This infighting is not purely academic. According to four sources familiar with the situation, Heidi Wederquist, Chipotle’s director of QA and food safety, disagreed with the direction of the company's program. She has since departed Chipotle to join Samadpour’s IEH Laboratories. Her second in command, Chipotle’s former QA manager, followed her to IEH as well. (Arnold says he cannot comment on the reason for Wederquist’s departure. Wederquist did not respond to multiple requests for comment on this matter.)
Certainly it’s safer than before. But following the outbreaks, Steve Ells, Chipotle's founder and co-CEO, indicated to the public that the company would soon be 10 to 15 years ahead of the restaurant industry in terms of food safety. The program Marsden developed, centered on interventions, is a strong system, industry experts say, but it’s not exactly revolutionary. Kill steps are common in the restaurant industry, as is the type of testing Marsden adopted. If anything, this new food-safety system has raised questions about how fresh Chipotle’s food remains today.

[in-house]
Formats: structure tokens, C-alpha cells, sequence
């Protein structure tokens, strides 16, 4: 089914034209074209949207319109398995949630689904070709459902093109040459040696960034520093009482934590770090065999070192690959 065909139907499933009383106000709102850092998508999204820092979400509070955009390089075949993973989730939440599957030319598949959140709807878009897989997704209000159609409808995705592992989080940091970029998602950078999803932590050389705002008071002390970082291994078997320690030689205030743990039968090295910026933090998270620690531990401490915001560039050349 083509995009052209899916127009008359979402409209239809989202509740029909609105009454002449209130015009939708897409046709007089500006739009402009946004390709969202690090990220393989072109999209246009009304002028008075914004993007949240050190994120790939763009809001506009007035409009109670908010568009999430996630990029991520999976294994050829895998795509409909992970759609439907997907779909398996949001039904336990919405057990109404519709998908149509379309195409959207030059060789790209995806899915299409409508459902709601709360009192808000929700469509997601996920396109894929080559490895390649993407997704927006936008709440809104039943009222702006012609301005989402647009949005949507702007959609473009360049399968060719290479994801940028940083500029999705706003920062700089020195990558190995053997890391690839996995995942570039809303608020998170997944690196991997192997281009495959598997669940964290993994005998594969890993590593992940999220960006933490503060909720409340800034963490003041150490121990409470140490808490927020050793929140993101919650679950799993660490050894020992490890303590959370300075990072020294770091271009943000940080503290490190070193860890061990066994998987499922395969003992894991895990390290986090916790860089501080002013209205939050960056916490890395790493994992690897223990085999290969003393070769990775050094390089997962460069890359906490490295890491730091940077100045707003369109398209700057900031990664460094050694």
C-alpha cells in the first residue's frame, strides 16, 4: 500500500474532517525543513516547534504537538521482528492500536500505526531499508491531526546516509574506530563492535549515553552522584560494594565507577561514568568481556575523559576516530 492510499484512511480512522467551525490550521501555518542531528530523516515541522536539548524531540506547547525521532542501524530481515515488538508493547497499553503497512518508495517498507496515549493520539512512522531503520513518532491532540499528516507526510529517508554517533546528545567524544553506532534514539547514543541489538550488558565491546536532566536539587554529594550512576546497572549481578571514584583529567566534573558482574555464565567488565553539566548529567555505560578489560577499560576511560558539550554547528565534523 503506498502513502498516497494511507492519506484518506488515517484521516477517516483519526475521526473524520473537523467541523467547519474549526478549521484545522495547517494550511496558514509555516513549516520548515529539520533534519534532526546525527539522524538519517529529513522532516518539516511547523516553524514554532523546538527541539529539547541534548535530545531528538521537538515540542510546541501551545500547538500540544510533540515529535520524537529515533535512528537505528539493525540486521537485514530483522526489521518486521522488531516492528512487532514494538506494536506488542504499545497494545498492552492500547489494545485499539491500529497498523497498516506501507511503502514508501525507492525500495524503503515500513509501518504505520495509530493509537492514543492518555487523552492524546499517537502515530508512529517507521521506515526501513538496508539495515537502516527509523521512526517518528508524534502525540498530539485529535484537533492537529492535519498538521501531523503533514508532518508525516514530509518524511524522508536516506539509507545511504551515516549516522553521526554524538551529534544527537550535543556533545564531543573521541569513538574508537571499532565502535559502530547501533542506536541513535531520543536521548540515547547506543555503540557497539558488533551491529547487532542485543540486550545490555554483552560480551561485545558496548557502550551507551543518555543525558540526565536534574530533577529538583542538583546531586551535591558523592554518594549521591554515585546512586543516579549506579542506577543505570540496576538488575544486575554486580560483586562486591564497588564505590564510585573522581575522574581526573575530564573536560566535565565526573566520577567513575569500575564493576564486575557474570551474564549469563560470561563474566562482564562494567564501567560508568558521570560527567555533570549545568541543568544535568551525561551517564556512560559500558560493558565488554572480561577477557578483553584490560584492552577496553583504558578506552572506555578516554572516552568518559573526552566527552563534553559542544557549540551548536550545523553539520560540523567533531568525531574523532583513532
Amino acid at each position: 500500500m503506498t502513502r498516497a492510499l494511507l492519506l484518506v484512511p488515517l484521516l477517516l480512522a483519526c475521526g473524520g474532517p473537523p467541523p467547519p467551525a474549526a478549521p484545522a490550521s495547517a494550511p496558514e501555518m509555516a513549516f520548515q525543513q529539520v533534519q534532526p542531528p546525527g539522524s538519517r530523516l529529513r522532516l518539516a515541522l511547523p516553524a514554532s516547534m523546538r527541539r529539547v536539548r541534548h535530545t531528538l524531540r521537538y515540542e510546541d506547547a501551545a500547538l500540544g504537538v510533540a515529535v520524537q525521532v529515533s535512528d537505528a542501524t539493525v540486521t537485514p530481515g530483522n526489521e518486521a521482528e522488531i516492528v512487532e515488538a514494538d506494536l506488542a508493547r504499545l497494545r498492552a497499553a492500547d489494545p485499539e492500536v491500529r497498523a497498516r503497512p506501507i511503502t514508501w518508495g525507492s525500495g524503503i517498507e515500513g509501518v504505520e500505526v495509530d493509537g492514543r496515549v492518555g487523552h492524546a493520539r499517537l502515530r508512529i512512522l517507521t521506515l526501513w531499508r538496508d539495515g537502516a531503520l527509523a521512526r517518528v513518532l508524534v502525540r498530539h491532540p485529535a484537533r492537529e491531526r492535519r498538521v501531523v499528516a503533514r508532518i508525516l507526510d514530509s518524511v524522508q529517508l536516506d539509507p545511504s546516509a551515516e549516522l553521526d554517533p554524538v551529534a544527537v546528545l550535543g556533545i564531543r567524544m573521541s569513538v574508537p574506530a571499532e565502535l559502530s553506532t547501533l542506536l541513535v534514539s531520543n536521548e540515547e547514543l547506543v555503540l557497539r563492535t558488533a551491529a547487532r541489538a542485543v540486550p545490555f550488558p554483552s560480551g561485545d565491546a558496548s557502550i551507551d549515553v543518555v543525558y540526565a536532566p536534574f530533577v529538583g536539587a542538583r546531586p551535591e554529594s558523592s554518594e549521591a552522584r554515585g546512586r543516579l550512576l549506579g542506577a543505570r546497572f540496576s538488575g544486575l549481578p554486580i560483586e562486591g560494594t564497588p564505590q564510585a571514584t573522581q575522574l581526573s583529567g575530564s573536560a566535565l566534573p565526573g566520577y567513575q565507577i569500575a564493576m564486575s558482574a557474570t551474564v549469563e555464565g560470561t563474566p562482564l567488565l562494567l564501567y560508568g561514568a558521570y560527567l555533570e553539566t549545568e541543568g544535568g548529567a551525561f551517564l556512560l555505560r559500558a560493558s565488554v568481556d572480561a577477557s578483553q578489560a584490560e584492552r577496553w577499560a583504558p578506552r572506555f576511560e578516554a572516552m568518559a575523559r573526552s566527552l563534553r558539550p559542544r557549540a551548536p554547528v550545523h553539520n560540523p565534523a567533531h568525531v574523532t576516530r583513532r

The efficacy of Chipotle’s food-safety system is still left, to an extent, up to its crew workers, who are expected to properly wash items such as its lettuce; properly blanch much of its produce; properly handle and cook raw chicken; and properly follow in-restaurant hygiene protocols, such as hand washing, temperature logs, and other food audits. These 60,000 crew workers make an average of $10 an hour and the average Chipotle restaurant sees its headcount turn over at least once a year.
For that reason alone, as the company has acknowledged, Chipotle can never be fully certain that another outbreak won't occur, even as its safety measures have substantially improved since before the crisis. "We can be as near certain as possible," co-CEO Monty Moran says. "But the food-safety guys will tell you you can never be 100%."